Saturday, June 03, 2006
Richtree Market Restaurant
42 Yonge Street
You should know
I mentioned before that I went to
Richtree is like a high-class cafeteria. When you enter, they give you a card. Then, you can select virtually any kind of food you want, made to order. You hand the person behind the counter your card, and they log your dish. You then pay when you leave.
Chris had a slice of Milano bread (like a large, three-cheese bruschetta) (C$2.99), a quarter garlic chicken(C$4.49), a soda(C$1.99), and a glass of Leffe Brune, draft(C$5.98). I had a quarter rotisserie chicken with fries(C$5.79), tomato salad(C$4.99), and a soda(C$1.99). We then split a slice of chocolate swirl cheesecake(C$5.29) and a serving of strawberry mousse(C$5.29).
The setup was a little confusing to us as first-timers. I had a really hard time finding the pasta station, for instance.
There was definitely something for everyone to eat. Meat, fish, poultry, sushi, stir-fry, pasta, potatoes, omelets, crepes, waffles, soups, salads, and desserts – and that’s just what I noticed. I’m sure I missed something, despite the amount of time I spent circling the different stations. As for beverages, there were full bars for wine and beer, coffee and tea, smoothies, juice, and soda.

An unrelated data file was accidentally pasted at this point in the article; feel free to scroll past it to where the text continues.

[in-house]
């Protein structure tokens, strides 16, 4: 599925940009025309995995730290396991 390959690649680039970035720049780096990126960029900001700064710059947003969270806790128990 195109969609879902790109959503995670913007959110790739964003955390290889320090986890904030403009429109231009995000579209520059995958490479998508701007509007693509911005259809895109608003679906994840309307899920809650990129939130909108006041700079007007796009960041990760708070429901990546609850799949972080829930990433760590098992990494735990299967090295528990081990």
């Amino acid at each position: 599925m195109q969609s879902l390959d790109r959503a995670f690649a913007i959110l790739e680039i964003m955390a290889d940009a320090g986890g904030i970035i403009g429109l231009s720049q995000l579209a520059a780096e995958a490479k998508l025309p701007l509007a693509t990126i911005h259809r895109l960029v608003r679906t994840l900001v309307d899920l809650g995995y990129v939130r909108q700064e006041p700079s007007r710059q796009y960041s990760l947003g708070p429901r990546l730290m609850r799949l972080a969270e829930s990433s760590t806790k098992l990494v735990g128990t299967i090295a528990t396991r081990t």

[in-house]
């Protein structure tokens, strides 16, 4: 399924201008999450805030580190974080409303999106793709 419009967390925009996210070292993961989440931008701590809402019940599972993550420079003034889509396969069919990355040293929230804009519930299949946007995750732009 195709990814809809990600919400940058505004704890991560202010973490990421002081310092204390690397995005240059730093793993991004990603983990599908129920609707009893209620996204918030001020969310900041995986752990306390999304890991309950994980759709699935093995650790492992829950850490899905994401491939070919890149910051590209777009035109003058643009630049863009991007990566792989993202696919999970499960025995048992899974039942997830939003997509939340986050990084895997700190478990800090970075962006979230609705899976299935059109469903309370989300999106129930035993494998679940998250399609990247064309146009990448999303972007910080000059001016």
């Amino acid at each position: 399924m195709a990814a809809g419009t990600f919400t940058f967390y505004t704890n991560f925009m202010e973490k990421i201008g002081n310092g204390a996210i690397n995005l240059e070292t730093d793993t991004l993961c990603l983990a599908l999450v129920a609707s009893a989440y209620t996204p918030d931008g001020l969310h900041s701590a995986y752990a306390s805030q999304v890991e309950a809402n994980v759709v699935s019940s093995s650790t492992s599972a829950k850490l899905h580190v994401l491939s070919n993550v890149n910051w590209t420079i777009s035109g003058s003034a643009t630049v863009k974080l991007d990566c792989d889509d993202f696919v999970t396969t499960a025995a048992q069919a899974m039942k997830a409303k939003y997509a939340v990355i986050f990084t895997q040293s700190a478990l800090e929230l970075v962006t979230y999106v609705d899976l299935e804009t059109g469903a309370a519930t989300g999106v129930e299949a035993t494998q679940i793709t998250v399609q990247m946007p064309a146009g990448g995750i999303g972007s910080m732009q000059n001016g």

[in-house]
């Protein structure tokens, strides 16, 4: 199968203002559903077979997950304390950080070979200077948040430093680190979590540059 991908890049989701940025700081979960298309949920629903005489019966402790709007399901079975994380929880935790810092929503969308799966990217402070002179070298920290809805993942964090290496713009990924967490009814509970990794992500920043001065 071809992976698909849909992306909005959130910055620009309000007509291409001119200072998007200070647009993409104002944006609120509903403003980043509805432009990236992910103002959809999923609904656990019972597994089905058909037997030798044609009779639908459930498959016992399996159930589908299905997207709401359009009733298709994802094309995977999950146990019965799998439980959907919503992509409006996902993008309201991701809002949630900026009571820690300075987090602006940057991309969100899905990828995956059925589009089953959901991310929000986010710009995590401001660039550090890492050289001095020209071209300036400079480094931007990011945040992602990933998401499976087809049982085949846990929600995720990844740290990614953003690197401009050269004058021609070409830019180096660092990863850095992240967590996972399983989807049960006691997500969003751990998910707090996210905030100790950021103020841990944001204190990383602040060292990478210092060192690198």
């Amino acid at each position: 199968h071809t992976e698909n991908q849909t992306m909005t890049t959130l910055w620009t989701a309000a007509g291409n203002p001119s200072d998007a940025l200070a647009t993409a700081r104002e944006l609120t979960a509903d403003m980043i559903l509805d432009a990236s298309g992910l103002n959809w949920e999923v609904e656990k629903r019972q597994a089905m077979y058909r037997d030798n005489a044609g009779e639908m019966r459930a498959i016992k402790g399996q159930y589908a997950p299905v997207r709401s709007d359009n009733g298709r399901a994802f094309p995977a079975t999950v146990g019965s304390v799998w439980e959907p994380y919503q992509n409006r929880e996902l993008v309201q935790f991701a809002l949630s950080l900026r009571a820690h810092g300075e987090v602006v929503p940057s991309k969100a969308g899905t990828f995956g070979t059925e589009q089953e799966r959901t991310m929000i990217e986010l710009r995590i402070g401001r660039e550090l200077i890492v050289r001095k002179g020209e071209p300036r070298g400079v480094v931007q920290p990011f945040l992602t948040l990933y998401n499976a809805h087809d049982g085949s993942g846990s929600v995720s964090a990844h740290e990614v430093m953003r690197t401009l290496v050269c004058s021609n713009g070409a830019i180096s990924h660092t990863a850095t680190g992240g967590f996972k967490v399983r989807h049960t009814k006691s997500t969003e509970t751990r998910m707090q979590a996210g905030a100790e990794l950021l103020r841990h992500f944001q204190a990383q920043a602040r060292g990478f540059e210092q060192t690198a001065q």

The décor was as eclectic as the menu. The tables and chairs were tastefully mismatched, both from table to table and between the uniquely-themed sections. In the bathroom, each stall had the names of members of the opposite sex on the doors, as well as a series of mismatched sinks with styles that ranged from antique porcelain to tile mosaic.
Go – if you have time
It’s definitely not designed for a quick lunch, unless you know exactly what you want and exactly where it is, though apparently they have take-out options.
That said, the food was incredible. Both chickens tasted amazing -- we kept stealing bites from each other. I wasn’t impressed with the Milano bread; it was good, but not particularly memorable. Likewise the fries. The tomato salad was excellent. The desserts were a perfect end to the meal, with portions that made them nearly impossible to finish and flavors that made us go the extra mile (or kilometer, if you will) and finish them anyway. Chris was thrilled with his beer, as he never sees Leffe Brune in the States, especially not on tap, and hasn’t had it draft since he spent a semester abroad and visted Brussells.
I highly recommend it, so long as you can devote a full hour or so, and $20-30 (don’t forget to account for taxes), to lunch.